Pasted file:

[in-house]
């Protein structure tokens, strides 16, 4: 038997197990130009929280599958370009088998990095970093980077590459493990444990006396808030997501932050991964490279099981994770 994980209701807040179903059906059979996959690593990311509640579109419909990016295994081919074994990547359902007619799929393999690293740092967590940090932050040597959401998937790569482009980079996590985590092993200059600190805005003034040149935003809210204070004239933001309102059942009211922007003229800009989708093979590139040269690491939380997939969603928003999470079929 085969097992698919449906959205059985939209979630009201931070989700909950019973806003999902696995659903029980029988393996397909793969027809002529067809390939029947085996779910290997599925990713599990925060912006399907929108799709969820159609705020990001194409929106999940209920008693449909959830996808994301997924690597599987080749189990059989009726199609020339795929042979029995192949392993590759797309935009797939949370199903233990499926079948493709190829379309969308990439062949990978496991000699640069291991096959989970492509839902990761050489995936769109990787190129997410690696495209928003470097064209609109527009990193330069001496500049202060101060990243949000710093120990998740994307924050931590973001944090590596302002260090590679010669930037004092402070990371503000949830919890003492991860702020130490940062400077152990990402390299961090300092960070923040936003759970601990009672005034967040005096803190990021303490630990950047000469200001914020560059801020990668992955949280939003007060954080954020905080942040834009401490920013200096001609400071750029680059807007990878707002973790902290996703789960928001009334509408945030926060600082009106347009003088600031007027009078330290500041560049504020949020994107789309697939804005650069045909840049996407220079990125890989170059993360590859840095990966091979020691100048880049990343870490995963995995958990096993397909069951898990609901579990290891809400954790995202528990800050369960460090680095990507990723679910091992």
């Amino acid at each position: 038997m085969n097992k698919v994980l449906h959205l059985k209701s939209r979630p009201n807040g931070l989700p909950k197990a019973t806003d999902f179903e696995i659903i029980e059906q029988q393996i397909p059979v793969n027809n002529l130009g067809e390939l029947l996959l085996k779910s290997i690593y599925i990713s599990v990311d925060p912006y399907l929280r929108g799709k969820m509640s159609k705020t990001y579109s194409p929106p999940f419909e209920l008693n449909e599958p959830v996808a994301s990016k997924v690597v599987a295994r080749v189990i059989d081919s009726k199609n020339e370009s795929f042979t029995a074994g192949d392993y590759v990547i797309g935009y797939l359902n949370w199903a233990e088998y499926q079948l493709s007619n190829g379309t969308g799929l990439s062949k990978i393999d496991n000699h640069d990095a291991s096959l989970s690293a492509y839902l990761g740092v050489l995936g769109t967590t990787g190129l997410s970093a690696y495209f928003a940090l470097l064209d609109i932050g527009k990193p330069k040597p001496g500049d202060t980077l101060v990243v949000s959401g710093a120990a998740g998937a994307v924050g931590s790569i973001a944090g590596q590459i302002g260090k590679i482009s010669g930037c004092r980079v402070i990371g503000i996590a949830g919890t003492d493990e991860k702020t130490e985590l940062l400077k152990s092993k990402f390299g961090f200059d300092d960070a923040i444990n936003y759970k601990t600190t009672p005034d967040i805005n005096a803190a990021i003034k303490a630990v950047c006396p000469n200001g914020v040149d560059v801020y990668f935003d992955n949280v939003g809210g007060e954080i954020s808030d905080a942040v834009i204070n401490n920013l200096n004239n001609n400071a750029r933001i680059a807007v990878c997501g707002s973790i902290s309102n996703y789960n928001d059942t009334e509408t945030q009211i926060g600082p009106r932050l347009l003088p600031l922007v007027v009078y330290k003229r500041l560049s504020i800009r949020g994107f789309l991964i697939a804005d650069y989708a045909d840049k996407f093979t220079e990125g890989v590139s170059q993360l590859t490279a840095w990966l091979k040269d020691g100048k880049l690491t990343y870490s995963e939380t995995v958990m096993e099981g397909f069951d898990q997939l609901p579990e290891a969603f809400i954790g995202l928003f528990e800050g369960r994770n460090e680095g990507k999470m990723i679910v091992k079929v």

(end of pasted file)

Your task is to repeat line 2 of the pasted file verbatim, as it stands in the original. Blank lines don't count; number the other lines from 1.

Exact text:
């Protein structure tokens, strides 16, 4: 038997197990130009929280599958370009088998990095970093980077590459493990444990006396808030997501932050991964490279099981994770 994980209701807040179903059906059979996959690593990311509640579109419909990016295994081919074994990547359902007619799929393999690293740092967590940090932050040597959401998937790569482009980079996590985590092993200059600190805005003034040149935003809210204070004239933001309102059942009211922007003229800009989708093979590139040269690491939380997939969603928003999470079929 085969097992698919449906959205059985939209979630009201931070989700909950019973806003999902696995659903029980029988393996397909793969027809002529067809390939029947085996779910290997599925990713599990925060912006399907929108799709969820159609705020990001194409929106999940209920008693449909959830996808994301997924690597599987080749189990059989009726199609020339795929042979029995192949392993590759797309935009797939949370199903233990499926079948493709190829379309969308990439062949990978496991000699640069291991096959989970492509839902990761050489995936769109990787190129997410690696495209928003470097064209609109527009990193330069001496500049202060101060990243949000710093120990998740994307924050931590973001944090590596302002260090590679010669930037004092402070990371503000949830919890003492991860702020130490940062400077152990990402390299961090300092960070923040936003759970601990009672005034967040005096803190990021303490630990950047000469200001914020560059801020990668992955949280939003007060954080954020905080942040834009401490920013200096001609400071750029680059807007990878707002973790902290996703789960928001009334509408945030926060600082009106347009003088600031007027009078330290500041560049504020949020994107789309697939804005650069045909840049996407220079990125890989170059993360590859840095990966091979020691100048880049990343870490995963995995958990096993397909069951898990609901579990290891809400954790995202528990800050369960460090680095990507990723679910091992």